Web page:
Pittsnogle played for the NBA's Cleveland Cavaliers on their Summer League team in early July 2007. On July 23, 2007 Pittsnogle signed with French Pro A league team Cholet Basket, but was cut one week before the start of the season.
Pittsnogle was selected 12th overall by the NBA Development League's Austin Toros in the 2007 D-League draft. He was waived by Austin on January 9, 2008. He was picked up by the Albuquerque Thunderbirds on January 13, 2008.
In summer 2008, Pittsnogle has placed his basketball aspirations on hold and, as of January 2009, was working as a middle school teacher and unpaid assistant high school coach. Pittsnogle's weight increased to over 300 lbs, causing most scouts to tell him he was in inappropriate shape to return to even semi-professional basketball leagues. In the fall of 2008, Pittsnogle learned he had a thyroid condition that slowed his metabolism, which might be partially responsible for his weight gain. Medication played a role in his successful effort to lose 25 pounds. Currently, he lives with his wife and five children in his home town of Martinsburg.
Pittsnogle attempted a comeback in the fall of 2009 when he joined the D-League's Albuquerque Thunderbirds, but after some success on the court, retired again on February 16, 2010 for personal reasons.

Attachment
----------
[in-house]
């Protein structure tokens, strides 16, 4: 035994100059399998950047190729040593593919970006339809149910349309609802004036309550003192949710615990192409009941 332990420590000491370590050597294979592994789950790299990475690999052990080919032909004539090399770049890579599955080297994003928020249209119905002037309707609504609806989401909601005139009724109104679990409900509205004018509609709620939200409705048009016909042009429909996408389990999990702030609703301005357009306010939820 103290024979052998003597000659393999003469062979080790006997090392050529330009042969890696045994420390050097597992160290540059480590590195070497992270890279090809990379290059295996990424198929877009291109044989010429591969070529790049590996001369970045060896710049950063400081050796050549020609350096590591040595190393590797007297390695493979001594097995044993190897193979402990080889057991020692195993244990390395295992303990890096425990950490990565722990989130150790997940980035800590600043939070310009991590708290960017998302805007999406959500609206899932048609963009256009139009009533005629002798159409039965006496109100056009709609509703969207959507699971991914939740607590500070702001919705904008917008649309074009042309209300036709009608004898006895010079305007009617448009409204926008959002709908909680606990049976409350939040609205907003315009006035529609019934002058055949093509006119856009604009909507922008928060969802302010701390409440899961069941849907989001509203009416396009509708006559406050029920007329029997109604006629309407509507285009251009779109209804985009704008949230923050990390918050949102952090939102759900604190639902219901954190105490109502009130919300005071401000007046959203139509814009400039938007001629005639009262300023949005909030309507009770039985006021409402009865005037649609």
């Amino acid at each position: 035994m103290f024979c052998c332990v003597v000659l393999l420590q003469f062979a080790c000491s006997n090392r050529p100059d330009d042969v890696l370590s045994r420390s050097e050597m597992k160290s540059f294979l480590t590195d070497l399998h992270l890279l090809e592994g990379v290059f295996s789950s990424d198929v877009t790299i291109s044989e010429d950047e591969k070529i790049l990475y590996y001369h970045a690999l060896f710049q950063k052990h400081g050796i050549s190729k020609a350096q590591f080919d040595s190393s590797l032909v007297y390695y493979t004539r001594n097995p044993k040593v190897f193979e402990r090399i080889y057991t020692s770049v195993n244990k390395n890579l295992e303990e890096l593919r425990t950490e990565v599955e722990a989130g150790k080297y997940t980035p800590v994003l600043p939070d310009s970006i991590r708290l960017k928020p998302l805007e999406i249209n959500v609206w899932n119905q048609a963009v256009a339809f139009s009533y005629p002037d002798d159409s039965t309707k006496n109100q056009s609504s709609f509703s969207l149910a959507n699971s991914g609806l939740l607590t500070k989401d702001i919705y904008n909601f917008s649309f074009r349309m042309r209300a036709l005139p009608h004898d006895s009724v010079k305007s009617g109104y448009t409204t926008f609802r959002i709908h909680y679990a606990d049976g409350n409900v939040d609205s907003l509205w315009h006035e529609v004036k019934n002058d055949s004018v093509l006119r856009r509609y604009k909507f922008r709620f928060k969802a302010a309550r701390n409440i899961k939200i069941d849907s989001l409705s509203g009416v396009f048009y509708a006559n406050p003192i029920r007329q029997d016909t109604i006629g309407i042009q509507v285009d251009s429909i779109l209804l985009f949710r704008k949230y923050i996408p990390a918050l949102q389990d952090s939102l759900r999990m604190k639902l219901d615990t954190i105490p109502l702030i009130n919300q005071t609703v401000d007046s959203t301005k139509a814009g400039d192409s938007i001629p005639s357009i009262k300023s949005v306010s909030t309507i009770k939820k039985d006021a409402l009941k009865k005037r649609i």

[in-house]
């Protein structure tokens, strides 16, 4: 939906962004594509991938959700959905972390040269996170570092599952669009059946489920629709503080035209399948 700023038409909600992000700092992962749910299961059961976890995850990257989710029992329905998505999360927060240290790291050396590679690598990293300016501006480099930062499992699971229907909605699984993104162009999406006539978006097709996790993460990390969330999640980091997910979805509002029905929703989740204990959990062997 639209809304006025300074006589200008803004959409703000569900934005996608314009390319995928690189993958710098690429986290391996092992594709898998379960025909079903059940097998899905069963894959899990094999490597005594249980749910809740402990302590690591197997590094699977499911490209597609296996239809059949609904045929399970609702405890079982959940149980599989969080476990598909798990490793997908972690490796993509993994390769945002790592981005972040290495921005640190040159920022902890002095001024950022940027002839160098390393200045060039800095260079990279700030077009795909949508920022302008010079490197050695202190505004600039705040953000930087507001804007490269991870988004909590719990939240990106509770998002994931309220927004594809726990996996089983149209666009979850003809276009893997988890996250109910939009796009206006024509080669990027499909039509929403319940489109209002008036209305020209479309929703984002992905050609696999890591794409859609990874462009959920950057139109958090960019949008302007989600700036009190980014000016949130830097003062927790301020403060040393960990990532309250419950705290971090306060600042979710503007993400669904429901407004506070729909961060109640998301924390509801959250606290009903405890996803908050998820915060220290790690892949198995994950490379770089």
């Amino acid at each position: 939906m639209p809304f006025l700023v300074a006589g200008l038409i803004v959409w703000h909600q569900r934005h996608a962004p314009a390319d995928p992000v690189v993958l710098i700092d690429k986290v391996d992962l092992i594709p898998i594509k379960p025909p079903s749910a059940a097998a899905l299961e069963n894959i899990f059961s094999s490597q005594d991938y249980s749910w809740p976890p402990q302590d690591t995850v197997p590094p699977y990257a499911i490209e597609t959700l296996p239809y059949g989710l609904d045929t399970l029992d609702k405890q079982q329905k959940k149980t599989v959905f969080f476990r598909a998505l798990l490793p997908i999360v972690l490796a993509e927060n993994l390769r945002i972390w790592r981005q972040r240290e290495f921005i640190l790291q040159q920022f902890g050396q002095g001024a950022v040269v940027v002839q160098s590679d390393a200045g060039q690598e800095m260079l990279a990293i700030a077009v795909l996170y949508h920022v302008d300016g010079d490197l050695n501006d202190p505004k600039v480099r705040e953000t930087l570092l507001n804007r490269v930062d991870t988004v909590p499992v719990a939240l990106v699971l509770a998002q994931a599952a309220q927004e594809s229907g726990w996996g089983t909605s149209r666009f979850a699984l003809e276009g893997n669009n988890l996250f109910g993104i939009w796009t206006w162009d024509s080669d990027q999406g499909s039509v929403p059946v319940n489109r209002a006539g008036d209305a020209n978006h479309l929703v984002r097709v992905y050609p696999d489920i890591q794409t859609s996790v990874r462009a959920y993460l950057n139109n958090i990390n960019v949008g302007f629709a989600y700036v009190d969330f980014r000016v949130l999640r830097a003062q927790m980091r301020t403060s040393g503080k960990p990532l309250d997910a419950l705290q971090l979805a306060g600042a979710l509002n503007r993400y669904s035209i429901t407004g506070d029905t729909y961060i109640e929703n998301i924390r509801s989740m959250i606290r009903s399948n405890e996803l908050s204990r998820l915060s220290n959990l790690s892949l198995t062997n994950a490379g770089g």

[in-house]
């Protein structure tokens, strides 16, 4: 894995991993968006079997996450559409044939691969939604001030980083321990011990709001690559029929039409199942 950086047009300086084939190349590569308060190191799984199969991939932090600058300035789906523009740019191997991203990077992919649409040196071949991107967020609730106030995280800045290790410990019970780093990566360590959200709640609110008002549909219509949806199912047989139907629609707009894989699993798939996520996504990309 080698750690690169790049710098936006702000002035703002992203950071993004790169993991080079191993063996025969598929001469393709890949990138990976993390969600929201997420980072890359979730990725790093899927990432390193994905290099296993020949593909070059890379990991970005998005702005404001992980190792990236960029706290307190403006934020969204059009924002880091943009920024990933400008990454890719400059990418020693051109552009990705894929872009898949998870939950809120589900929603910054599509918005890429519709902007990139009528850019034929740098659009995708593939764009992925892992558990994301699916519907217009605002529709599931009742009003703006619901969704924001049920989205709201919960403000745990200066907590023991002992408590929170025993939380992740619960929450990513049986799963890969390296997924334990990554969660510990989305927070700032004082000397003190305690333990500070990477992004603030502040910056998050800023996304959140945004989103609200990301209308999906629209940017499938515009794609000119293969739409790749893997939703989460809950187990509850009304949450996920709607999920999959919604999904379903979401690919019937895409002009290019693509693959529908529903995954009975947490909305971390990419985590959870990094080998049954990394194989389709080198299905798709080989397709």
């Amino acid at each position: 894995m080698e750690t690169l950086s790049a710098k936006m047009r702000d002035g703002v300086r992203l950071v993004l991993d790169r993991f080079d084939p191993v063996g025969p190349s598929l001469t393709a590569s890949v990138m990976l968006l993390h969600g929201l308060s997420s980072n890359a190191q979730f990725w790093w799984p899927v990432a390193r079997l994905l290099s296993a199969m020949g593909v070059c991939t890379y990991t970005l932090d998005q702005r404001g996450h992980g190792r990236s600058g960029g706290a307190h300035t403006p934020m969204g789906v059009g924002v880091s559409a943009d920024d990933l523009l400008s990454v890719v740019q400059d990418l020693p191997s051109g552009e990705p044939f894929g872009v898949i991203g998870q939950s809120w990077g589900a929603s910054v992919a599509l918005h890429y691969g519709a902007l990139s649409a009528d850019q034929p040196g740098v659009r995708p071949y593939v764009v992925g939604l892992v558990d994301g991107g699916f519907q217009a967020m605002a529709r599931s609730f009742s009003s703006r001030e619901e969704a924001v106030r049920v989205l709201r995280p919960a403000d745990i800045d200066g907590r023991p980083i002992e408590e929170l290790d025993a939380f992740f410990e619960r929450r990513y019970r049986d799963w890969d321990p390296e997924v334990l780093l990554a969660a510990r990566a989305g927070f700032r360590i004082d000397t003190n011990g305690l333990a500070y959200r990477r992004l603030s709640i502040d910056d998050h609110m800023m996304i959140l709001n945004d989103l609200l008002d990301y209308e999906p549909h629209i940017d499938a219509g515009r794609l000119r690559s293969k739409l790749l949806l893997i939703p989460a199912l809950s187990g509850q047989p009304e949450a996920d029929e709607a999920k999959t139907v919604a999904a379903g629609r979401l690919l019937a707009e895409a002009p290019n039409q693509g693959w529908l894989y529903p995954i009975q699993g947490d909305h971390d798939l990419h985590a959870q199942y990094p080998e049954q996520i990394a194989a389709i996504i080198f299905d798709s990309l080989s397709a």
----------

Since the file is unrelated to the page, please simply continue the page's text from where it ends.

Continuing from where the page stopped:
After Pittsnogle's basketball career ended, he became a car dealer in his hometown.
Awards and accomplishments
- Big East Academic All-Star
- Finalist for the 2003 USA Basketball Junior World Championship team
- Named to 2007 CBA All-Star Team
- Named to 2007 CBA All Rookie Team
- "WVU: The A-10's loss is nation's gain" Pat Forde, ESPN.com, February 8, 2006 (story includes information on Pittsnogle)
- Shocking Night for WVU at the NBA Draft
- Kevin Pittsnogle D-League Statistics
- Rutgers 75, West Virginia 86 - Box score
- Anthony scores career-high 29 points in win
- Fischer's replacement fills in with 27 points
- Pittsnogle scores 22 for WVU; Louisville next for Mountaineers
- (7) West Virginia 85, (4) Louisville 93 - Box score
- 61 collegians, 12 preps on list
- Kentucky's Morris should pull out of draft
- Good draft news for Big East
- Paulino's buzzer-beater sinks WVU, lifts Texas to Elite Eight
- Celtics Sign Kevin Pittsnogle
- Pittsnogle, Akingbala Placed on Waivers
- Pittsburgh Xplosion Place Kevin Pittsnogle on Inactive Reserve List - CBA
- Albuquerque Thunderbirds Add New Big Man Kevin Pittsnogle Coming off 2-1 Road Trip – NBA D-League
- 2007 D-League Draft
- Toros waive Pittsnogle
- Branch, John (January 15, 2009). "Lure of Pro Ball Still Tugs at Pittsnogle". The New York Times. Retrieved 2009-12-18.
- Kevin Pittsnogle, We Will Miss You
- Andrew Bartoldson (December 26, 2010). "Area trio highlight Storm roster". The Journal. Retrieved January 23, 2015.
- Spenser Leatherman (December 9, 2012). "Monarchs add pieces, beat Capital City". The Journal. Retrieved January 23, 2015.